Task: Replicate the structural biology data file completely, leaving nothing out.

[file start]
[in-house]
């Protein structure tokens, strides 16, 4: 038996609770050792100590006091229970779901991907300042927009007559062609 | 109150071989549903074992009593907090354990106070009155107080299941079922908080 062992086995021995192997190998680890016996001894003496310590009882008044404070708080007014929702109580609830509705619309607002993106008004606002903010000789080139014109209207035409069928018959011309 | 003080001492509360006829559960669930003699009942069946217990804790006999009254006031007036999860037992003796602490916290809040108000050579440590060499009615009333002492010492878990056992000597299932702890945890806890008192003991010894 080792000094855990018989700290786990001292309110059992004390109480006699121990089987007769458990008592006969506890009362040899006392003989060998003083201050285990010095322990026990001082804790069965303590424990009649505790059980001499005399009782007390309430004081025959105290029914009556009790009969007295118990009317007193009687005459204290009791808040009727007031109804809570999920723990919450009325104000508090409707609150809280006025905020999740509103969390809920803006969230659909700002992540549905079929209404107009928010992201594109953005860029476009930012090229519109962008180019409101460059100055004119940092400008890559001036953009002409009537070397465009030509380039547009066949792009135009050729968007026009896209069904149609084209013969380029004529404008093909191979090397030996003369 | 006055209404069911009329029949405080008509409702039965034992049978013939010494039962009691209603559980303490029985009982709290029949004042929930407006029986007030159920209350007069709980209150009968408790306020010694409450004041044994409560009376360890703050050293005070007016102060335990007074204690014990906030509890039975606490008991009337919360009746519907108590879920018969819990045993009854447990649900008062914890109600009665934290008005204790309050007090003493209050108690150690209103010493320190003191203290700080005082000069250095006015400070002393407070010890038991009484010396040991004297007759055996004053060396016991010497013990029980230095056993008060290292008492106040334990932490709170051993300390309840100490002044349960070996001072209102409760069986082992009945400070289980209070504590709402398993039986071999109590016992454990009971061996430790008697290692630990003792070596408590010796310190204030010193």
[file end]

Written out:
[in-house]
């Protein structure tokens, strides 16, 4: 038996609770050792100590006091229970779901991907300042927009007559062609 | 109150071989549903074992009593907090354990106070009155107080299941079922908080 062992086995021995192997190998680890016996001894003496310590009882008044404070708080007014929702109580609830509705619309607002993106008004606002903010000789080139014109209207035409069928018959011309 | 003080001492509360006829559960669930003699009942069946217990804790006999009254006031007036999860037992003796602490916290809040108000050579440590060499009615009333002492010492878990056992000597299932702890945890806890008192003991010894 080792000094855990018989700290786990001292309110059992004390109480006699121990089987007769458990008592006969506890009362040899006392003989060998003083201050285990010095322990026990001082804790069965303590424990009649505790059980001499005399009782007390309430004081025959105290029914009556009790009969007295118990009317007193009687005459204290009791808040009727007031109804809570999920723990919450009325104000508090409707609150809280006025905020999740509103969390809920803006969230659909700002992540549905079929209404107009928010992201594109953005860029476009930012090229519109962008180019409101460059100055004119940092400008890559001036953009002409009537070397465009030509380039547009066949792009135009050729968007026009896209069904149609084209013969380029004529404008093909191979090397030996003369 | 006055209404069911009329029949405080008509409702039965034992049978013939010494039962009691209603559980303490029985009982709290029949004042929930407006029986007030159920209350007069709980209150009968408790306020010694409450004041044994409560009376360890703050050293005070007016102060335990007074204690014990906030509890039975606490008991009337919360009746519907108590879920018969819990045993009854447990649900008062914890109600009665934290008005204790309050007090003493209050108690150690209103010493320190003191203290700080005082000069250095006015400070002393407070010890038991009484010396040991004297007759055996004053060396016991010497013990029980230095056993008060290292008492106040334990932490709170051993300390309840100490002044349960070996001072209102409760069986082992009945400070289980209070504590709402398993039986071999109590016992454990009971061996430790008697290692630990003792070596408590010796310190204030010193």